Yes, assuming the other parent didn't have her for more time than you did. For example you lived together Jan-Jul and split up in Jul. The child continued to live with the other parent. You both lived with the child more than half the year. So, the parent the child lived with the most has first claim.
there are other rules that also must be met for you to claim her
• if she is not a full-time student, she's under 19 at the end of the tax year. If a full-time student, she's under 24 at the end of the tax year.
• she hasn't provided over ½ her own support
• she didn't file a joint return unless there was no tax liability but merely filing jointly to facilitate refund of taxes withheld or estimates paid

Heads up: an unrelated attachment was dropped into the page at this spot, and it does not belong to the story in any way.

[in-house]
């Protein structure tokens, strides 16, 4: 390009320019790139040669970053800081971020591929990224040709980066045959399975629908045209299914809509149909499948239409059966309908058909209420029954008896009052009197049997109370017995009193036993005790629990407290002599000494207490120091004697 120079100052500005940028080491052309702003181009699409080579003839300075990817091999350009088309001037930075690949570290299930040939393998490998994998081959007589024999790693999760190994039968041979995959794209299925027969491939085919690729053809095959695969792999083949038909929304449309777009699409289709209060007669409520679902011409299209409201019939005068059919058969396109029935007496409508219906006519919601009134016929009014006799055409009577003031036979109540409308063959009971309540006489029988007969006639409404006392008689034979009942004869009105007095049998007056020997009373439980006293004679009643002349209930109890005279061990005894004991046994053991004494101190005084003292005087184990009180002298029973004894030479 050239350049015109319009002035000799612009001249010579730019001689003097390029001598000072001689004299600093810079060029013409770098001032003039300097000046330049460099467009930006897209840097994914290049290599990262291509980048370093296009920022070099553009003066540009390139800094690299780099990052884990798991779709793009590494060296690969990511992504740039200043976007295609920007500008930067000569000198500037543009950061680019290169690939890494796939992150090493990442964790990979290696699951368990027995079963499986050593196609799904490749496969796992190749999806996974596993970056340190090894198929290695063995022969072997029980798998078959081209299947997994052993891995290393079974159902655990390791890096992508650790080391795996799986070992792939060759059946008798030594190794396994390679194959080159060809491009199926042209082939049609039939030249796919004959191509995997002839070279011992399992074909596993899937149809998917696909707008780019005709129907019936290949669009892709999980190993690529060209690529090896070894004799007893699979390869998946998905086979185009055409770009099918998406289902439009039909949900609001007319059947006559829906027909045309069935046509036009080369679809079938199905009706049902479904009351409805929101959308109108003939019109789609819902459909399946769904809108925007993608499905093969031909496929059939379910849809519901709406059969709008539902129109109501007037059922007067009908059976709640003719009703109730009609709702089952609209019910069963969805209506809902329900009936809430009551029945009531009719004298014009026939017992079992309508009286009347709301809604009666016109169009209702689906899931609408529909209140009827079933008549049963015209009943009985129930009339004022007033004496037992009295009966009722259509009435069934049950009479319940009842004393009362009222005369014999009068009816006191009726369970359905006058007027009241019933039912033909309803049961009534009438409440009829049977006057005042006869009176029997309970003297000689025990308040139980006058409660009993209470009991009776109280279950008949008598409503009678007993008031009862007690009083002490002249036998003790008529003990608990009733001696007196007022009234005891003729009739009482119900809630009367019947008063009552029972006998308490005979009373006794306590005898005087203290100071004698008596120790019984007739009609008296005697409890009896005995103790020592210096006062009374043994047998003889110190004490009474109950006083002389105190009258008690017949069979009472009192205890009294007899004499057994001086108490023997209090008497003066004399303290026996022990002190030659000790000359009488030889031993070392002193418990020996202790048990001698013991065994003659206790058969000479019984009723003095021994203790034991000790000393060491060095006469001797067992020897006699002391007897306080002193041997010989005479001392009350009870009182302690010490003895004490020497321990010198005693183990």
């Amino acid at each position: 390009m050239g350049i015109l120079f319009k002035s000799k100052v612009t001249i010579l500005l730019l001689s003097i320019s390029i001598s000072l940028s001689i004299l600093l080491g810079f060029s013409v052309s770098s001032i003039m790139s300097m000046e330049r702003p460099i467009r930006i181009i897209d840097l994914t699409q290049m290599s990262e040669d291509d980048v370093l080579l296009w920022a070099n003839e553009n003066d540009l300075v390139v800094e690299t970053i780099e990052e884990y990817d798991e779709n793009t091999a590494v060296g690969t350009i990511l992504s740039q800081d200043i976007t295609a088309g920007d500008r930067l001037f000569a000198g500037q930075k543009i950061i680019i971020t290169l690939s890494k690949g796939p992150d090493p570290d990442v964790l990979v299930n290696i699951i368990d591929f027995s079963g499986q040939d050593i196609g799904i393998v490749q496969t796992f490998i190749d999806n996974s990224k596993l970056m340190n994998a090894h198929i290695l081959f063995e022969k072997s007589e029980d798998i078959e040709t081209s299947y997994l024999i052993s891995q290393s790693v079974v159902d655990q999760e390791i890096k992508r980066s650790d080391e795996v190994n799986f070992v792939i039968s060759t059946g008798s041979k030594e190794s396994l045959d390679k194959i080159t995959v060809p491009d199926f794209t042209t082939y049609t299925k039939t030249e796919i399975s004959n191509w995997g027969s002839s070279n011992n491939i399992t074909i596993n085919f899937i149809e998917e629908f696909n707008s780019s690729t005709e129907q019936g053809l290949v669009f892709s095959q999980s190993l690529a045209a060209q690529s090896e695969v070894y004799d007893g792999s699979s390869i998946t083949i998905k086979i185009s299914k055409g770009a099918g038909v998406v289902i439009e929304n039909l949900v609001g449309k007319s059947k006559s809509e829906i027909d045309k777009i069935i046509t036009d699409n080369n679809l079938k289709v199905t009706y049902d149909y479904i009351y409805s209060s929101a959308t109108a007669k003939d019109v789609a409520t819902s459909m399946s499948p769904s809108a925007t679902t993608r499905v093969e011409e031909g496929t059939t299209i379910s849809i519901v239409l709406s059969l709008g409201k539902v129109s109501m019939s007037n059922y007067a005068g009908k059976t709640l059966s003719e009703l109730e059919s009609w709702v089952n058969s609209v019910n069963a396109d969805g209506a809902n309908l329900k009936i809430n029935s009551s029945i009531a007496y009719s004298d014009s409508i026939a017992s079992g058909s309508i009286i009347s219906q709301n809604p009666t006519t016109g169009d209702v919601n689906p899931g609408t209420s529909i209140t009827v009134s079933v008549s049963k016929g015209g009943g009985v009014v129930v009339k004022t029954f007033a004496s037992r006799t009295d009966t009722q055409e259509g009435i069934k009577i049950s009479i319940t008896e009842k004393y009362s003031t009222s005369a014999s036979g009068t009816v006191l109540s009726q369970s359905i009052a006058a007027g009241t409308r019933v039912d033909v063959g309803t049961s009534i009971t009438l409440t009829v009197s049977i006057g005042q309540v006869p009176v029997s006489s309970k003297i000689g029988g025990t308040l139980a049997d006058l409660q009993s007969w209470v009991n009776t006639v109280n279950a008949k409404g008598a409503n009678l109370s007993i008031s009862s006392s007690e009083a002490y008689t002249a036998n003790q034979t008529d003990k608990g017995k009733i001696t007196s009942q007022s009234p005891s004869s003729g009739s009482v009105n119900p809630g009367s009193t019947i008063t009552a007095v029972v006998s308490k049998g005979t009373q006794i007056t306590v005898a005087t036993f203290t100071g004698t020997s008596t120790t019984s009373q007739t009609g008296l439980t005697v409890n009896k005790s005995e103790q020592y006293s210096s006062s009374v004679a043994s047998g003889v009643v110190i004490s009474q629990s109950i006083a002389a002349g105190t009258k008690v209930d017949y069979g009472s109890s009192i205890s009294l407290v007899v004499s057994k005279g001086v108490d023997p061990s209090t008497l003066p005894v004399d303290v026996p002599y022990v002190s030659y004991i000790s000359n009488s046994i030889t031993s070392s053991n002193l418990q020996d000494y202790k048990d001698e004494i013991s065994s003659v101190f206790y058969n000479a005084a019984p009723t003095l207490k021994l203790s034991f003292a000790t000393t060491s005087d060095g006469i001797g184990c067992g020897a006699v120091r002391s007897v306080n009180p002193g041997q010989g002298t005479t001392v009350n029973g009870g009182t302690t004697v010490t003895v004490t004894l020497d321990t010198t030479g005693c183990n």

if any of these tests are not met then the rules for qualifying relative would apply
the IRS looks to nights spent. in 2020 it's possible for a child to live with each parent for 183 nights.
if that's true the next rule states that the parent with the highest adjusted gross income gets to claim her
you can claim her as a qualifying relative if all these tests are met
• her gross income for 2020 is less than $4,300
• you provided over ½ her support